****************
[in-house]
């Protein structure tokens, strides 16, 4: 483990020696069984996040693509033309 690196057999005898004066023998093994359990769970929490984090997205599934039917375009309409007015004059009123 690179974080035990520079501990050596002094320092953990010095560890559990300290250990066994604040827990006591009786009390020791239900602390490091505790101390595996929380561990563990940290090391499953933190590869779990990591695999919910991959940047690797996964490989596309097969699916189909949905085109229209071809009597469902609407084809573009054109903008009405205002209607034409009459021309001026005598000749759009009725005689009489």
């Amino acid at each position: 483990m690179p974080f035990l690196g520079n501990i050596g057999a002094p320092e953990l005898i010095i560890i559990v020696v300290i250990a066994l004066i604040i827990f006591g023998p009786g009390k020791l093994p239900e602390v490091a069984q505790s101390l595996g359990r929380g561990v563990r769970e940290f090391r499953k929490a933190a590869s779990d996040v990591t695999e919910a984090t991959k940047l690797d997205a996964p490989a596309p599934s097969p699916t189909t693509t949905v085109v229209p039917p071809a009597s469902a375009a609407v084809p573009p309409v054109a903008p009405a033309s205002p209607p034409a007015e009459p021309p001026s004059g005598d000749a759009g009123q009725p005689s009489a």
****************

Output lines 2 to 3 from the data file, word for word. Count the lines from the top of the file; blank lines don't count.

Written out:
């Protein structure tokens, strides 16, 4: 483990020696069984996040693509033309 690196057999005898004066023998093994359990769970929490984090997205599934039917375009309409007015004059009123 690179974080035990520079501990050596002094320092953990010095560890559990300290250990066994604040827990006591009786009390020791239900602390490091505790101390595996929380561990563990940290090391499953933190590869779990990591695999919910991959940047690797996964490989596309097969699916189909949905085109229209071809009597469902609407084809573009054109903008009405205002209607034409009459021309001026005598000749759009009725005689009489």
């Amino acid at each position: 483990m690179p974080f035990l690196g520079n501990i050596g057999a002094p320092e953990l005898i010095i560890i559990v020696v300290i250990a066994l004066i604040i827990f006591g023998p009786g009390k020791l093994p239900e602390v490091a069984q505790s101390l595996g359990r929380g561990v563990r769970e940290f090391r499953k929490a933190a590869s779990d996040v990591t695999e919910a984090t991959k940047l690797d997205a996964p490989a596309p599934s097969p699916t189909t693509t949905v085109v229209p039917p071809a009597s469902a375009a609407v084809p573009p309409v054109a903008p009405a033309s205002p209607p034409a007015e009459p021309p001026s004059g005598d000749a759009g009123q009725p005689s009489a």